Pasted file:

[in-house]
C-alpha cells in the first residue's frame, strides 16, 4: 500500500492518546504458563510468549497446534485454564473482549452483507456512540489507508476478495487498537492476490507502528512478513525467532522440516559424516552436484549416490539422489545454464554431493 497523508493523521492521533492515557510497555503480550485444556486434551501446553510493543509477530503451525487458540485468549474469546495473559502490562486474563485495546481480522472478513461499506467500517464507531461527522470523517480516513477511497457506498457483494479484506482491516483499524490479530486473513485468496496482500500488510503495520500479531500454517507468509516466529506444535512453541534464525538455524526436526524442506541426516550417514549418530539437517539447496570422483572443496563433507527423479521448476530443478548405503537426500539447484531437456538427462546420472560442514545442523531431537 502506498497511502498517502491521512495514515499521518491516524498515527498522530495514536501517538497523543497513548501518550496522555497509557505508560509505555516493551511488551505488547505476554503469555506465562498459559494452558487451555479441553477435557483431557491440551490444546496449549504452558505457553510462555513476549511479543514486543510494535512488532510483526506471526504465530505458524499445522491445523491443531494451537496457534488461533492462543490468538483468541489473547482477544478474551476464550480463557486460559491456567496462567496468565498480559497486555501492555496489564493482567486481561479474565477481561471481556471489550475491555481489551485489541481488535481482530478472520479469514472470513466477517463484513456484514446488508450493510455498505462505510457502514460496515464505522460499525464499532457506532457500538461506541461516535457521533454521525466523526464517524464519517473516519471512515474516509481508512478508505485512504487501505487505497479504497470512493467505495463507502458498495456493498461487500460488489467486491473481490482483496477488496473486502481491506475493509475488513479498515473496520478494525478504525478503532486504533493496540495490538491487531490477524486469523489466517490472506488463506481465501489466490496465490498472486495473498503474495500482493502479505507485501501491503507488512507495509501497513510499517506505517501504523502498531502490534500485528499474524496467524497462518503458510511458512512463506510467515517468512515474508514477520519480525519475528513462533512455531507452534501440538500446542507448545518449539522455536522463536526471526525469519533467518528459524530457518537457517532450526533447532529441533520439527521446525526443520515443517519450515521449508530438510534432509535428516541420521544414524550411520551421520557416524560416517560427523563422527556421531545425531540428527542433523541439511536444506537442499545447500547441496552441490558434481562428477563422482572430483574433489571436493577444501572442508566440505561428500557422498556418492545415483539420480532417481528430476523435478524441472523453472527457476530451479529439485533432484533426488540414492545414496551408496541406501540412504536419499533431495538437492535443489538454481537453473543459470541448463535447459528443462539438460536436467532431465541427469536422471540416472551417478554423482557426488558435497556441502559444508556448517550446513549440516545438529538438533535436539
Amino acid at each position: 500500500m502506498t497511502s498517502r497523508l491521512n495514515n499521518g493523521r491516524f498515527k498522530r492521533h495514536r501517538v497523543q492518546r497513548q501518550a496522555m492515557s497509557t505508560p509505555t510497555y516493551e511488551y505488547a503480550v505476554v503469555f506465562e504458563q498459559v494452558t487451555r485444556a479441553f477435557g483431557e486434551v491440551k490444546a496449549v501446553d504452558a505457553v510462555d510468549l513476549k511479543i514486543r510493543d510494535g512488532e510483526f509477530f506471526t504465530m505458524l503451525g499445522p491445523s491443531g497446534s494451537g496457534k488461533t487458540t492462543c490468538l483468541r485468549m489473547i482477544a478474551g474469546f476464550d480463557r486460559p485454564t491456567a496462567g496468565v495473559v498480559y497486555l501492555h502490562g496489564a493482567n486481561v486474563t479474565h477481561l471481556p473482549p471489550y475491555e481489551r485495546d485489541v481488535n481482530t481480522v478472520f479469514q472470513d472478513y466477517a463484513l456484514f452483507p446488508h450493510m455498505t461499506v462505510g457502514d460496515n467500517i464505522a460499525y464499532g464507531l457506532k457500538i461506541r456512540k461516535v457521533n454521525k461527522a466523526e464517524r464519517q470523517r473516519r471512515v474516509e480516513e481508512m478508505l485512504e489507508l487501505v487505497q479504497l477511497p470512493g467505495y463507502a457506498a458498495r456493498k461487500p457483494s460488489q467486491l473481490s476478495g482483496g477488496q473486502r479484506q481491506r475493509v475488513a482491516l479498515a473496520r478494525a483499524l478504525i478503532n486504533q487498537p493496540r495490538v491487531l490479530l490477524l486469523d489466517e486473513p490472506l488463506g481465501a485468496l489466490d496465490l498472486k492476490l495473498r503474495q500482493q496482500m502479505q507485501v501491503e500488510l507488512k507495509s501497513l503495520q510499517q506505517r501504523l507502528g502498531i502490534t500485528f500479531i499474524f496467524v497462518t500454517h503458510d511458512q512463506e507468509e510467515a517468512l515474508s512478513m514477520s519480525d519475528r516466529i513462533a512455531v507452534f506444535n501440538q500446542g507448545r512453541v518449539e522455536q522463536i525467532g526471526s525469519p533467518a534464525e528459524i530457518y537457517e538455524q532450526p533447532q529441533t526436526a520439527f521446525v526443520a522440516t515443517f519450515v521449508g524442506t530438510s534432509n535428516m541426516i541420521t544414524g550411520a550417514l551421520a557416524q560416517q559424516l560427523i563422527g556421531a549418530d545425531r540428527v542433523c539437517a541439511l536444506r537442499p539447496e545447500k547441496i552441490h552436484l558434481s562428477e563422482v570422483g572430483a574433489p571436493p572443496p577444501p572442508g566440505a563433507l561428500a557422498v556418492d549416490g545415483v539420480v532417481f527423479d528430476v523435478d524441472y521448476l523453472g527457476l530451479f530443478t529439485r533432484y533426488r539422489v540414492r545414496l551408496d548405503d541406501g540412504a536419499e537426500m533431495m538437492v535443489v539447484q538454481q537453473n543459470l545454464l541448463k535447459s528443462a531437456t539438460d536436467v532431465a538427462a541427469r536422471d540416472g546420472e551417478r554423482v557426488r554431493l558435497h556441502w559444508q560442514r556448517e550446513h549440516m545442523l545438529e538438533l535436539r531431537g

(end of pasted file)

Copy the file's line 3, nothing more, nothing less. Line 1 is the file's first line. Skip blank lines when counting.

Amino acid at each position: 500500500m502506498t497511502s498517502r497523508l491521512n495514515n499521518g493523521r491516524f498515527k498522530r492521533h495514536r501517538v497523543q492518546r497513548q501518550a496522555m492515557s497509557t505508560p509505555t510497555y516493551e511488551y505488547a503480550v505476554v503469555f506465562e504458563q498459559v494452558t487451555r485444556a479441553f477435557g483431557e486434551v491440551k490444546a496449549v501446553d504452558a505457553v510462555d510468549l513476549k511479543i514486543r510493543d510494535g512488532e510483526f509477530f506471526t504465530m505458524l503451525g499445522p491445523s491443531g497446534s494451537g496457534k488461533t487458540t492462543c490468538l483468541r485468549m489473547i482477544a478474551g474469546f476464550d480463557r486460559p485454564t491456567a496462567g496468565v495473559v498480559y497486555l501492555h502490562g496489564a493482567n486481561v486474563t479474565h477481561l471481556p473482549p471489550y475491555e481489551r485495546d485489541v481488535n481482530t481480522v478472520f479469514q472470513d472478513y466477517a463484513l456484514f452483507p446488508h450493510m455498505t461499506v462505510g457502514d460496515n467500517i464505522a460499525y464499532g464507531l457506532k457500538i461506541r456512540k461516535v457521533n454521525k461527522a466523526e464517524r464519517q470523517r473516519r471512515v474516509e480516513e481508512m478508505l485512504e489507508l487501505v487505497q479504497l477511497p470512493g467505495y463507502a457506498a458498495r456493498k461487500p457483494s460488489q467486491l473481490s476478495g482483496g477488496q473486502r479484506q481491506r475493509v475488513a482491516l479498515a473496520r478494525a483499524l478504525i478503532n486504533q487498537p493496540r495490538v491487531l490479530l490477524l486469523d489466517e486473513p490472506l488463506g481465501a485468496l489466490d496465490l498472486k492476490l495473498r503474495q500482493q496482500m502479505q507485501v501491503e500488510l507488512k507495509s501497513l503495520q510499517q506505517r501504523l507502528g502498531i502490534t500485528f500479531i499474524f496467524v497462518t500454517h503458510d511458512q512463506e507468509e510467515a517468512l515474508s512478513m514477520s519480525d519475528r516466529i513462533a512455531v507452534f506444535n501440538q500446542g507448545r512453541v518449539e522455536q522463536i525467532g526471526s525469519p533467518a534464525e528459524i530457518y537457517e538455524q532450526p533447532q529441533t526436526a520439527f521446525v526443520a522440516t515443517f519450515v521449508g524442506t530438510s534432509n535428516m541426516i541420521t544414524g550411520a550417514l551421520a557416524q560416517q559424516l560427523i563422527g556421531a549418530d545425531r540428527v542433523c539437517a541439511l536444506r537442499p539447496e545447500k547441496i552441490h552436484l558434481s562428477e563422482v570422483g572430483a574433489p571436493p572443496p577444501p572442508g566440505a563433507l561428500a557422498v556418492d549416490g545415483v539420480v532417481f527423479d528430476v523435478d524441472y521448476l523453472g527457476l530451479f530443478t529439485r533432484y533426488r539422489v540414492r545414496l551408496d548405503d541406501g540412504a536419499e537426500m533431495m538437492v535443489v539447484q538454481q537453473n543459470l545454464l541448463k535447459s528443462a531437456t539438460d536436467v532431465a538427462a541427469r536422471d540416472g546420472e551417478r554423482v557426488r554431493l558435497h556441502w559444508q560442514r556448517e550446513h549440516m545442523l545438529e538438533l535436539r531431537g